Somehow, in the family, it was decided that Chance was my dog. Our other dogs seemed to have bonded with other family members. Though Chance really didn’t seem to be want to bond with anyone as he was a solo dog. We could feed him and take him out but, he wasn’t much of a hugger and for the most part, stayed to himself. He would occasionally play with Lilly yet even with her he was a bit standoffish.

Lilly was with us for a few short years and acquired Ketoacidosis and was gone suddenly. It didn’t seem to faze Chance, he just went on like nothing was wrong. Actually, Chance didn’t seem to show any affection towards Lilly at all. He must have had it hard before we adopted him. He was a loner and didn’t seem to want anyone. If for some reason he would follow you around the house and not leave your side it was more of him being afraid than anything else. He didn’t want to be held, he just wanted to be protected from whatever he was afraid of.

I’m kind of the same way in that I don’t express my feelings either and stay a lot to myself. Though I could use a hug now and then.

Over the last few years, Chance’s health had been getting worse. Shih Tzu’s are prone to ear infections. His infections wouldn’t go away and in fact, spread to his skin as some sort of yeast infection that would make him scratch all his fur away. He was beginning to look like one of those hairless cats or dogs. The infections were also contagious to humans and if you touched him and didn’t wash, you could have pink eye in the morning.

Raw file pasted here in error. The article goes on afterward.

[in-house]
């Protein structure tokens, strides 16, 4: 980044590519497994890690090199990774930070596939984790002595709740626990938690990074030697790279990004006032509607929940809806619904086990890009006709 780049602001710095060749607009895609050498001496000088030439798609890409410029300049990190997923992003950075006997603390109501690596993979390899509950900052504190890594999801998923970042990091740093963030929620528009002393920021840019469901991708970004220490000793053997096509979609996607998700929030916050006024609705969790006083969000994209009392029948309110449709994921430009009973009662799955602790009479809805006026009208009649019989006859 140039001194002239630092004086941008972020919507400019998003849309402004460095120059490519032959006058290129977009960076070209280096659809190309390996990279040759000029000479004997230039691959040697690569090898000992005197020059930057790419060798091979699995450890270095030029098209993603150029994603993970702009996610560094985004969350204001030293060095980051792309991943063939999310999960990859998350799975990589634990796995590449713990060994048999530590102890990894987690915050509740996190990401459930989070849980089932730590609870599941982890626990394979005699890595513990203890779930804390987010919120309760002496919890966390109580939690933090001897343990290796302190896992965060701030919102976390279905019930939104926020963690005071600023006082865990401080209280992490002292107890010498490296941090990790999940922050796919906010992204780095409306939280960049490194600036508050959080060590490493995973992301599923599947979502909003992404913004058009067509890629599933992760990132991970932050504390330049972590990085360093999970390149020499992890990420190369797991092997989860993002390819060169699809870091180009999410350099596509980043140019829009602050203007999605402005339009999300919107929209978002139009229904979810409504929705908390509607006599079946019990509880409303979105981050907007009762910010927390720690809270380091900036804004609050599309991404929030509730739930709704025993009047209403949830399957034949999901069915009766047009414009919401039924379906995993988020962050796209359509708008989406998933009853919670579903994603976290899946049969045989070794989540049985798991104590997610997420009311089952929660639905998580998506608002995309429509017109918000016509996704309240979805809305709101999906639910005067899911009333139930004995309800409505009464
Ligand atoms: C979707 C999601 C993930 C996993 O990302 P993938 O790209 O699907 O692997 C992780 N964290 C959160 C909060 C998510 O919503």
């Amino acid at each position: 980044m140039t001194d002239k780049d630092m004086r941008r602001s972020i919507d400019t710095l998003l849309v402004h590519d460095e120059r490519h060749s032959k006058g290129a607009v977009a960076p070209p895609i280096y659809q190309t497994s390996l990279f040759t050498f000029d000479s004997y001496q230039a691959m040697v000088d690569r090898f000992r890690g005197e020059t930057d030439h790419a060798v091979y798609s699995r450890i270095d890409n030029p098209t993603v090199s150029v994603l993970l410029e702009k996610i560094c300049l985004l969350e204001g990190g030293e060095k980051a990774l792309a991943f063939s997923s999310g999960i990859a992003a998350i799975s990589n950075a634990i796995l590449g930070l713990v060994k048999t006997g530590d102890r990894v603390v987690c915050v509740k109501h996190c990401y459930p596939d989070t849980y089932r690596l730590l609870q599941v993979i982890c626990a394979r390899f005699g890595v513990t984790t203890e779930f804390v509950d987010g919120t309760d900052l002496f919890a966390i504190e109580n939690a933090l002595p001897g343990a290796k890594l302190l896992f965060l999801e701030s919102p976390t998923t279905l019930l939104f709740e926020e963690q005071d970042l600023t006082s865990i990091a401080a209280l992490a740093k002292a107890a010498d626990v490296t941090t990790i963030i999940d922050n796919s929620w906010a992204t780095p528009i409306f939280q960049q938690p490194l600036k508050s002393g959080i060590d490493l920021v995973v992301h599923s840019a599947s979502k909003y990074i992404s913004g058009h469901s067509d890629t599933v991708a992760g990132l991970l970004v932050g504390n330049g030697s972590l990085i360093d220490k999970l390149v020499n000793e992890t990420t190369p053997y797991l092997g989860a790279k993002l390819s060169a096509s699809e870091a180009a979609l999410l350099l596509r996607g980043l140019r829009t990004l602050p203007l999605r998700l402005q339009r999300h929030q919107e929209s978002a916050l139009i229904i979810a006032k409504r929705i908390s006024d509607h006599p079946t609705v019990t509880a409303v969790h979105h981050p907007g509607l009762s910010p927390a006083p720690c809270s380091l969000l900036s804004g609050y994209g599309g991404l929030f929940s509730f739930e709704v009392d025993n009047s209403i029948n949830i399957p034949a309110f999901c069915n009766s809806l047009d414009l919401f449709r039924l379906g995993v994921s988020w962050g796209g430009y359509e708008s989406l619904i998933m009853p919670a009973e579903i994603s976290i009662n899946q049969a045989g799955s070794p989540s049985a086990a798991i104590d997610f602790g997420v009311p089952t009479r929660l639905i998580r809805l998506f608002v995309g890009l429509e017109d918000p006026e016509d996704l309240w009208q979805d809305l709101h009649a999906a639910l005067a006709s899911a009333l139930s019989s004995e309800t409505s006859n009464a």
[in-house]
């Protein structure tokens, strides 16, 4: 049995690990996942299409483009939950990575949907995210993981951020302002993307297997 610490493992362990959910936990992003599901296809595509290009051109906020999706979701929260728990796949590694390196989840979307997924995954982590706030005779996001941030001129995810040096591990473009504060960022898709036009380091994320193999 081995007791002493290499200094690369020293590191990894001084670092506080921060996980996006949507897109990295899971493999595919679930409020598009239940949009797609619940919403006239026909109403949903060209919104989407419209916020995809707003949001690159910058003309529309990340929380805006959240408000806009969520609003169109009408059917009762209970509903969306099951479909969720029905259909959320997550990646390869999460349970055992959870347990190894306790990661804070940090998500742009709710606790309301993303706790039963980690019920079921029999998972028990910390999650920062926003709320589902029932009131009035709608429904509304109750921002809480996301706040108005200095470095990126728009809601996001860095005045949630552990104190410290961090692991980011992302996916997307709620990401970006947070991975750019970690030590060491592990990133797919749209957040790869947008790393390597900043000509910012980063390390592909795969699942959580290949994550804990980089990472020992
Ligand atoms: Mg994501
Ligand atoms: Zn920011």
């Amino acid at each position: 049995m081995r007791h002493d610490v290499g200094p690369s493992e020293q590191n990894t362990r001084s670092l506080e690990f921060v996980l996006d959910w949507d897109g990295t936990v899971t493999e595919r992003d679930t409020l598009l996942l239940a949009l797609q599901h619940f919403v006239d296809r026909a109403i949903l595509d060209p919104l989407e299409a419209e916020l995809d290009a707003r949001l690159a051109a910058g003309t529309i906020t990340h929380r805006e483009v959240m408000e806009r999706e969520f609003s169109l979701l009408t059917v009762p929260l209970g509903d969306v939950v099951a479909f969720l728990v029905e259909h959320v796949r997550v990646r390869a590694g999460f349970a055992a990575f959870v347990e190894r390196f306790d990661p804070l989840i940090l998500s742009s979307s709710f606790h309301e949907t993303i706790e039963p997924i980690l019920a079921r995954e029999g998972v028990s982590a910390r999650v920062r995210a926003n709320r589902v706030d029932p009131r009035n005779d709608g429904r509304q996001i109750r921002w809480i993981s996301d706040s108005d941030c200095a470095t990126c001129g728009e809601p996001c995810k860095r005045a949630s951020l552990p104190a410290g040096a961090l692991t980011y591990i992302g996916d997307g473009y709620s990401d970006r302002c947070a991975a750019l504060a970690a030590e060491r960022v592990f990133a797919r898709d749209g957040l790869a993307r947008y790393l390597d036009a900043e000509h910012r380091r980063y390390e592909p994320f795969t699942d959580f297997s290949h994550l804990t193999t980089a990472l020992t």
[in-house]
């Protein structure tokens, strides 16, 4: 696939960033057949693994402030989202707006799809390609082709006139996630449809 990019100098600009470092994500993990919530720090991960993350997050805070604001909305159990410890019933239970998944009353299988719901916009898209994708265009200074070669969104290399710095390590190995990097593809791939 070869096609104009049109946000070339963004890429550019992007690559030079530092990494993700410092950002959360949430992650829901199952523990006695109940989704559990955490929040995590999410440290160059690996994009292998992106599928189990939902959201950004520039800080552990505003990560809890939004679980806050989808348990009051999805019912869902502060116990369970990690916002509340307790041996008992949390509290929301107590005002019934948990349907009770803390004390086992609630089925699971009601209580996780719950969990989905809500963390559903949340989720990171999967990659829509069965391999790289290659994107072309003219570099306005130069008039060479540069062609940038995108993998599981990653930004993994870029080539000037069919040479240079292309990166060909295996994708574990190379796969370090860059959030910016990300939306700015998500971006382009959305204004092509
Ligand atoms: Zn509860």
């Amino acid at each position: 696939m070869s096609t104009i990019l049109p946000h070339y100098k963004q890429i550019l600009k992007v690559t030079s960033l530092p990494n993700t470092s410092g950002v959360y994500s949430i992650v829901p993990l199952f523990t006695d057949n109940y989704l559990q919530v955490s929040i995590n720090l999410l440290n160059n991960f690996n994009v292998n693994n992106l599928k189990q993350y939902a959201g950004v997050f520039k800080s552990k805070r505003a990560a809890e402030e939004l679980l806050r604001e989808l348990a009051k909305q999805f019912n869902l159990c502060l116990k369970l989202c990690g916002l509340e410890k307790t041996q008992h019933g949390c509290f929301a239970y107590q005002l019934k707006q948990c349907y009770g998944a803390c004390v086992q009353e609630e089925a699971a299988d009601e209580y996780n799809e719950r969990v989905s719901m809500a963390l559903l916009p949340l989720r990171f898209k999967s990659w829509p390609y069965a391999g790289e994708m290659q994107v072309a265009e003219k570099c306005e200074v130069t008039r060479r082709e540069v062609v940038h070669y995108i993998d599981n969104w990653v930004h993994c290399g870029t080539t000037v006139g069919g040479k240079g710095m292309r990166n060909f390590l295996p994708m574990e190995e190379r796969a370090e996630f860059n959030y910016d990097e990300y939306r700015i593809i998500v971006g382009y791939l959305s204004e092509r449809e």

Jake our other Shih Tzu had seemed immune to the infection and regularly tried to groom his buddy.  Jake just passed two weeks ago and Chance seemed to go downhill fast. I didn’t want to say goodbye so soon after having lost Jake. Despite Chance’s stance of being a loner, I loved that guy. I call home now and I wish I could hear his bark wanting to talk to me. I really do believe he understood me and I him. I believe that he got a second chance coming to be with us and we let him be his own self.

My Come To Jesus Moment

They talk about a “Come to Jesus Moment” as being an important step towards change or improvement. I thought I was part of a “moment” for someone about 20 years ago. The man had been staying in my hotel for almost a month. He was a pipefitter and he was an alcoholic. He had refused service from housekeeping for almost his whole stay. One day I got the call his family hadn’t heard from him and the employer called also looking for him.  I opened the door to his room expecting to find him dead but no, there he was laying on his bed in a drunken stupor. To the right of his bed was a pile of empty liquor and beer bottles just tossed upon each other as high as the bed and equal to the length of it.